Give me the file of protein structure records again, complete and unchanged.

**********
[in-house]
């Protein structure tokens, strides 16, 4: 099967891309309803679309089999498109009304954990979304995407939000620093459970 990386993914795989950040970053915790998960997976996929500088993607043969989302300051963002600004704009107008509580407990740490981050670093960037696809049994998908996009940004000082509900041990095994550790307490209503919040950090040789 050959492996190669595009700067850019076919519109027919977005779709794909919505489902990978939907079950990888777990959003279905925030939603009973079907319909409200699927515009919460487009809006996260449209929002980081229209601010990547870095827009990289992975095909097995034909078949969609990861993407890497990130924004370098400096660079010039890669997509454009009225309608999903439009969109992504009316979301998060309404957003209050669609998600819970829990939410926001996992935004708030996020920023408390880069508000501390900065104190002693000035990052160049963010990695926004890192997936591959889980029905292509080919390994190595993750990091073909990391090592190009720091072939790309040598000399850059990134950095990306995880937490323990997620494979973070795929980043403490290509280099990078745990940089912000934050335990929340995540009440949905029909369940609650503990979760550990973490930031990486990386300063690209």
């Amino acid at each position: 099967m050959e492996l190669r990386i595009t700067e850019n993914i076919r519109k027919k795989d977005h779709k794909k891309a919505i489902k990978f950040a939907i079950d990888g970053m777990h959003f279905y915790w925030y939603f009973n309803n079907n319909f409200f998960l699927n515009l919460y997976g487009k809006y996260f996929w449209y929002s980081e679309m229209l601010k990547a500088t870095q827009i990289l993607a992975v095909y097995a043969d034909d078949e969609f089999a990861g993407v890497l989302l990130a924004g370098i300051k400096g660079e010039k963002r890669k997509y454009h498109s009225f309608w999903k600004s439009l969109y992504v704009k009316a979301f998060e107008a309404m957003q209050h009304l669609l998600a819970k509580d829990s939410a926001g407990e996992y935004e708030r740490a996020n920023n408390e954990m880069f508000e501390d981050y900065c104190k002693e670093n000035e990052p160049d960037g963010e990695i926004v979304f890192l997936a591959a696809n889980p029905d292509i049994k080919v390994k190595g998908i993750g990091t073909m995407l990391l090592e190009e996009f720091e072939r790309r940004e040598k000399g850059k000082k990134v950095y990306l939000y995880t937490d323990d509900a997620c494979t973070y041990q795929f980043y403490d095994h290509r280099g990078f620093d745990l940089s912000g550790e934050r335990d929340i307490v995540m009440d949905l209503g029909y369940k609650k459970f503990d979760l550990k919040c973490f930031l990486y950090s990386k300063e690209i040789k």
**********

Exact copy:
[in-house]
């Protein structure tokens, strides 16, 4: 099967891309309803679309089999498109009304954990979304995407939000620093459970 990386993914795989950040970053915790998960997976996929500088993607043969989302300051963002600004704009107008509580407990740490981050670093960037696809049994998908996009940004000082509900041990095994550790307490209503919040950090040789 050959492996190669595009700067850019076919519109027919977005779709794909919505489902990978939907079950990888777990959003279905925030939603009973079907319909409200699927515009919460487009809006996260449209929002980081229209601010990547870095827009990289992975095909097995034909078949969609990861993407890497990130924004370098400096660079010039890669997509454009009225309608999903439009969109992504009316979301998060309404957003209050669609998600819970829990939410926001996992935004708030996020920023408390880069508000501390900065104190002693000035990052160049963010990695926004890192997936591959889980029905292509080919390994190595993750990091073909990391090592190009720091072939790309040598000399850059990134950095990306995880937490323990997620494979973070795929980043403490290509280099990078745990940089912000934050335990929340995540009440949905029909369940609650503990979760550990973490930031990486990386300063690209």
């Amino acid at each position: 099967m050959e492996l190669r990386i595009t700067e850019n993914i076919r519109k027919k795989d977005h779709k794909k891309a919505i489902k990978f950040a939907i079950d990888g970053m777990h959003f279905y915790w925030y939603f009973n309803n079907n319909f409200f998960l699927n515009l919460y997976g487009k809006y996260f996929w449209y929002s980081e679309m229209l601010k990547a500088t870095q827009i990289l993607a992975v095909y097995a043969d034909d078949e969609f089999a990861g993407v890497l989302l990130a924004g370098i300051k400096g660079e010039k963002r890669k997509y454009h498109s009225f309608w999903k600004s439009l969109y992504v704009k009316a979301f998060e107008a309404m957003q209050h009304l669609l998600a819970k509580d829990s939410a926001g407990e996992y935004e708030r740490a996020n920023n408390e954990m880069f508000e501390d981050y900065c104190k002693e670093n000035e990052p160049d960037g963010e990695i926004v979304f890192l997936a591959a696809n889980p029905d292509i049994k080919v390994k190595g998908i993750g990091t073909m995407l990391l090592e190009e996009f720091e072939r790309r940004e040598k000399g850059k000082k990134v950095y990306l939000y995880t937490d323990d509900a997620c494979t973070y041990q795929f980043y403490d095994h290509r280099g990078f620093d745990l940089s912000g550790e934050r335990d929340i307490v995540m009440d949905l209503g029909y369940k609650k459970f503990d979760l550990k919040c973490f930031l990486y950090s990386k300063e690209i040789k």